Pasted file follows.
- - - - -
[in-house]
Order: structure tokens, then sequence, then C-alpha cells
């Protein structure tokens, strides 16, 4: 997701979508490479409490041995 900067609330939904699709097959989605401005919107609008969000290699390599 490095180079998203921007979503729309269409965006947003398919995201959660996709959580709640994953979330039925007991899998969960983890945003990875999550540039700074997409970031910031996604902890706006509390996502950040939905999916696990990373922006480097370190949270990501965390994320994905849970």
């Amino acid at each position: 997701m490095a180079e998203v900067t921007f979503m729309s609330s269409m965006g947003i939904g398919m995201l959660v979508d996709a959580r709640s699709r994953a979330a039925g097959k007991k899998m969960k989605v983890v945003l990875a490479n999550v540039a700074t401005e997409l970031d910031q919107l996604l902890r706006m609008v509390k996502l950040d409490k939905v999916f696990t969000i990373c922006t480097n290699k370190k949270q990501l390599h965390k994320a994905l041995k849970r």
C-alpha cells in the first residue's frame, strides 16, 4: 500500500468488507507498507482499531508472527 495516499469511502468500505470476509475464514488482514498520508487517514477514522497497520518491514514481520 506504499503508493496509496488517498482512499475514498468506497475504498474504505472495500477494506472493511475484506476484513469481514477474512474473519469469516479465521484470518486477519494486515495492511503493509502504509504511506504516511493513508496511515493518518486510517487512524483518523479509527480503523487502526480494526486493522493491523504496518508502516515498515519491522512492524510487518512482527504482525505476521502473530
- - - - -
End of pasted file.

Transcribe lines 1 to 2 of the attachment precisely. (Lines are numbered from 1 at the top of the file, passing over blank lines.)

[in-house]
Order: structure tokens, then sequence, then C-alpha cells